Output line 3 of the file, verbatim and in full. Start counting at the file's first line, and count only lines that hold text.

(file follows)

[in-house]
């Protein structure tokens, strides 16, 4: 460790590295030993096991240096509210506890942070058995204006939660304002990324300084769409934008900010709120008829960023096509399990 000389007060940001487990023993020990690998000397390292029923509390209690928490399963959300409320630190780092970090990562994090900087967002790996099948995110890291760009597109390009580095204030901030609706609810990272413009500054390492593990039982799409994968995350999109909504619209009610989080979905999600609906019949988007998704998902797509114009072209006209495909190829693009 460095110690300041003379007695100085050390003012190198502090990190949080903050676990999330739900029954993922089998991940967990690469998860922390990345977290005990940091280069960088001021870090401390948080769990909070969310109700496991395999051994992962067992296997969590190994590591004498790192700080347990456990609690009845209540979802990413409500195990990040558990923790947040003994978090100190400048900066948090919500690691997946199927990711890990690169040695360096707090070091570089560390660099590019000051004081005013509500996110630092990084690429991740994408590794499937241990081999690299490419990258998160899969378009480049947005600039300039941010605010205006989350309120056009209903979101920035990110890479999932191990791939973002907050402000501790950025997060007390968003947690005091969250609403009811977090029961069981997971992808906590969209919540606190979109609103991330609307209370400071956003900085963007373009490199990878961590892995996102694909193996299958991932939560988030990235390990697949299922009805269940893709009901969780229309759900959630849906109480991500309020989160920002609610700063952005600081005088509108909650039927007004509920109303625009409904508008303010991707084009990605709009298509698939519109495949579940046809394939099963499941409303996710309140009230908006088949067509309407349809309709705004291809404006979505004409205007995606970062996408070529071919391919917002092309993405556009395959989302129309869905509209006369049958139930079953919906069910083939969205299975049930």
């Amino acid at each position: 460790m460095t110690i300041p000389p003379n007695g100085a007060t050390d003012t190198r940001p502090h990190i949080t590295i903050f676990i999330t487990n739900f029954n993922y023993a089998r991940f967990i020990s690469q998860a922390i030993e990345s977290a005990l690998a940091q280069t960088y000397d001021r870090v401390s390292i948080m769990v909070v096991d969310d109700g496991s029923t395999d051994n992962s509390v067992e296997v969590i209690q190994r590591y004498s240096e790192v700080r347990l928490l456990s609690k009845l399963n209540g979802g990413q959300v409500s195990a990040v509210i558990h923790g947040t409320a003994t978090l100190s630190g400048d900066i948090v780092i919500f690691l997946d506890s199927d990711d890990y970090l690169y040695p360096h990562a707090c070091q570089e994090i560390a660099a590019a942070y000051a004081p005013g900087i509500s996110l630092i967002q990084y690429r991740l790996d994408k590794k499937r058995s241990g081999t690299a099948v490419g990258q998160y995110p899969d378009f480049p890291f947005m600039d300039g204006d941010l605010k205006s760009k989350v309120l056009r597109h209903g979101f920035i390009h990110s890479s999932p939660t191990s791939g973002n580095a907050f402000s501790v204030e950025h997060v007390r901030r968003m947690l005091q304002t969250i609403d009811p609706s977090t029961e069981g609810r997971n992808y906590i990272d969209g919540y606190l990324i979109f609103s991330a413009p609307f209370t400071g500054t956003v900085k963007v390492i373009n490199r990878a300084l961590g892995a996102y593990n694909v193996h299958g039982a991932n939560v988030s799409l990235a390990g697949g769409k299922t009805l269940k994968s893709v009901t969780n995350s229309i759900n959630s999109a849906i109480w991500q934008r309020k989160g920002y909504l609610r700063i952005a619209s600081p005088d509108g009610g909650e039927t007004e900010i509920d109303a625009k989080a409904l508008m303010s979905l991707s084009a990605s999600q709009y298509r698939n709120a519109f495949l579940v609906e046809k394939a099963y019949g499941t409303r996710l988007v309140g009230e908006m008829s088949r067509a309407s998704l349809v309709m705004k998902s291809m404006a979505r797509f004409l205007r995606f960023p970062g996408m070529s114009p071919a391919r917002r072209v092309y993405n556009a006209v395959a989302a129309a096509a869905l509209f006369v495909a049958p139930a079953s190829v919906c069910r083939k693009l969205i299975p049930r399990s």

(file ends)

């Amino acid at each position: 460790m460095t110690i300041p000389p003379n007695g100085a007060t050390d003012t190198r940001p502090h990190i949080t590295i903050f676990i999330t487990n739900f029954n993922y023993a089998r991940f967990i020990s690469q998860a922390i030993e990345s977290a005990l690998a940091q280069t960088y000397d001021r870090v401390s390292i948080m769990v909070v096991d969310d109700g496991s029923t395999d051994n992962s509390v067992e296997v969590i209690q190994r590591y004498s240096e790192v700080r347990l928490l456990s609690k009845l399963n209540g979802g990413q959300v409500s195990a990040v509210i558990h923790g947040t409320a003994t978090l100190s630190g400048d900066i948090v780092i919500f690691l997946d506890s199927d990711d890990y970090l690169y040695p360096h990562a707090c070091q570089e994090i560390a660099a590019a942070y000051a004081p005013g900087i509500s996110l630092i967002q990084y690429r991740l790996d994408k590794k499937r058995s241990g081999t690299a099948v490419g990258q998160y995110p899969d378009f480049p890291f947005m600039d300039g204006d941010l605010k205006s760009k989350v309120l056009r597109h209903g979101f920035i390009h990110s890479s999932p939660t191990s791939g973002n580095a907050f402000s501790v204030e950025h997060v007390r901030r968003m947690l005091q304002t969250i609403d009811p609706s977090t029961e069981g609810r997971n992808y906590i990272d969209g919540y606190l990324i979109f609103s991330a413009p609307f209370t400071g500054t956003v900085k963007v390492i373009n490199r990878a300084l961590g892995a996102y593990n694909v193996h299958g039982a991932n939560v988030s799409l990235a390990g697949g769409k299922t009805l269940k994968s893709v009901t969780n995350s229309i759900n959630s999109a849906i109480w991500q934008r309020k989160g920002y909504l609610r700063i952005a619209s600081p005088d509108g009610g909650e039927t007004e900010i509920d109303a625009k989080a409904l508008m303010s979905l991707s084009a990605s999600q709009y298509r698939n709120a519109f495949l579940v609906e046809k394939a099963y019949g499941t409303r996710l988007v309140g009230e908006m008829s088949r067509a309407s998704l349809v309709m705004k998902s291809m404006a979505r797509f004409l205007r995606f960023p970062g996408m070529s114009p071919a391919r917002r072209v092309y993405n556009a006209v395959a989302a129309a096509a869905l509209f006369v495909a049958p139930a079953s190829v919906c069910r083939k693009l969205i299975p049930r399990s």